Source

SCons / src / engine / SCons / Script / SConscript.xml

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<?xml version="1.0" encoding="UTF-8"?>
<!--
__COPYRIGHT__

This file is processed by the bin/SConsDoc.py module.
See its __doc__ string for a discussion of the format.
-->

<!DOCTYPE sconsdoc [
<!ENTITY % scons SYSTEM '../../../../doc/scons.mod'>
%scons;
<!ENTITY % builders-mod SYSTEM '../../../../doc/generated/builders.mod'>
%builders-mod;
<!ENTITY % functions-mod SYSTEM '../../../../doc/generated/functions.mod'>
%functions-mod;
<!ENTITY % tools-mod SYSTEM '../../../../doc/generated/tools.mod'>
%tools-mod;
<!ENTITY % variables-mod SYSTEM '../../../../doc/generated/variables.mod'>
%variables-mod;
]>

<sconsdoc xmlns="http://www.scons.org/dbxsd/v1.0"
          xmlns:xsi="http://www.w3.org/2001/XMLSchema-instance"
          xsi:schemaLocation="http://www.scons.org/dbxsd/v1.0/scons.xsd scons.xsd">


<scons_function name="Default">
<arguments>
(targets)
</arguments>
<summary>
<para>
This specifies a list of default targets,
which will be built by
&scons;
if no explicit targets are given on the command line.
Multiple calls to
&f-Default;
are legal,
and add to the list of default targets.
</para>

<para>
Multiple targets should be specified as
separate arguments to the
&f-Default;
method, or as a list.
&f-Default;
will also accept the Node returned by any
of a construction environment's
builder methods.
</para>

<para>
Examples:
</para>

<example_commands>
Default('foo', 'bar', 'baz')
env.Default(['a', 'b', 'c'])
hello = env.Program('hello', 'hello.c')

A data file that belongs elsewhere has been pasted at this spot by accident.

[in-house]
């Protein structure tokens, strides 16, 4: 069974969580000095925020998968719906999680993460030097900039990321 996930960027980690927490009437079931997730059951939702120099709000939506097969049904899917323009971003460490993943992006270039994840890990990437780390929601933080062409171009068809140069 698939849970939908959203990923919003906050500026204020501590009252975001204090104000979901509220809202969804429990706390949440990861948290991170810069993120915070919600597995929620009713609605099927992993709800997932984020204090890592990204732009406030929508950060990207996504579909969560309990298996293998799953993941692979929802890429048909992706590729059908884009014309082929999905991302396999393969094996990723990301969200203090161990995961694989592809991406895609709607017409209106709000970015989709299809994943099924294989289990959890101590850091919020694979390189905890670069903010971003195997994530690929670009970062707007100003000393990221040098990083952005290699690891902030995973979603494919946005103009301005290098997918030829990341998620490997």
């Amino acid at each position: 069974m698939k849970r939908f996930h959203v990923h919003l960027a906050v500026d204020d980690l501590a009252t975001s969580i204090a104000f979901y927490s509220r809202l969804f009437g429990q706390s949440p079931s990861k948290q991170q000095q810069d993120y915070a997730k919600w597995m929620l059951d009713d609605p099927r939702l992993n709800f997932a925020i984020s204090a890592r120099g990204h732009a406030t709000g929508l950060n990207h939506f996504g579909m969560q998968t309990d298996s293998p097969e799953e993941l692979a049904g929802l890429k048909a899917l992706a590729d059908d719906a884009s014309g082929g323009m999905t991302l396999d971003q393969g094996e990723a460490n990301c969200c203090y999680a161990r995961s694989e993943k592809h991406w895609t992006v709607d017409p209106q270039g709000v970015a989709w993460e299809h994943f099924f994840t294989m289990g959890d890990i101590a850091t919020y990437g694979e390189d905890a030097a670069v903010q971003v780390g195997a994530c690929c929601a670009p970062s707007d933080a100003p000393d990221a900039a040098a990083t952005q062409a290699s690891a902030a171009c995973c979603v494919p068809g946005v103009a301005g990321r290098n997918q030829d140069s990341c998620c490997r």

env.Default(hello)
</example_commands>

<para>
An argument to
&f-Default;
of
<literal>None</literal>
will clear all default targets.
Later calls to
&f-Default;
will add to the (now empty) default-target list
like normal.
</para>

<para>
The current list of targets added using the
&f-Default;
function or method is available in the
<literal>DEFAULT_TARGETS</literal>
list;
see below.
</para>
</summary>
</scons_function>

<scons_function name="EnsurePythonVersion">
<arguments>
(major, minor)
</arguments>
<summary>
<para>
Ensure that the Python version is at least
<varname>major</varname>.<varname>minor</varname>.
This function will
print out an error message and exit SCons with a non-zero exit code if the
actual Python version is not late enough.
</para>

<para>
Example:
</para>

<example_commands>
EnsurePythonVersion(2,2)
</example_commands>
</summary>
</scons_function>

<scons_function name="EnsureSConsVersion">
<arguments>
(major, minor, [revision])
</arguments>
<summary>
<para>
Ensure that the SCons version is at least
<varname>major.minor</varname>,
or
<varname>major.minor.revision</varname>.
if
<varname>revision</varname>
is specified.
This function will
print out an error message and exit SCons with a non-zero exit code if the
actual SCons version is not late enough.
</para>

<para>
Examples:
</para>

<example_commands>
EnsureSConsVersion(0,14)

EnsureSConsVersion(0,96,90)
</example_commands>
</summary>
</scons_function>

<scons_function name="Exit">
<arguments>
([value])
</arguments>
<summary>
<para>
This tells
&scons;
to exit immediately
with the specified
<varname>value</varname>.
A default exit value of
<literal>0</literal>
(zero)
is used if no value is specified.
</para>
</summary>
</scons_function>

<scons_function name="Export">
<arguments>
(vars)
</arguments>
<summary>
<para>
This tells
&scons;
to export a list of variables from the current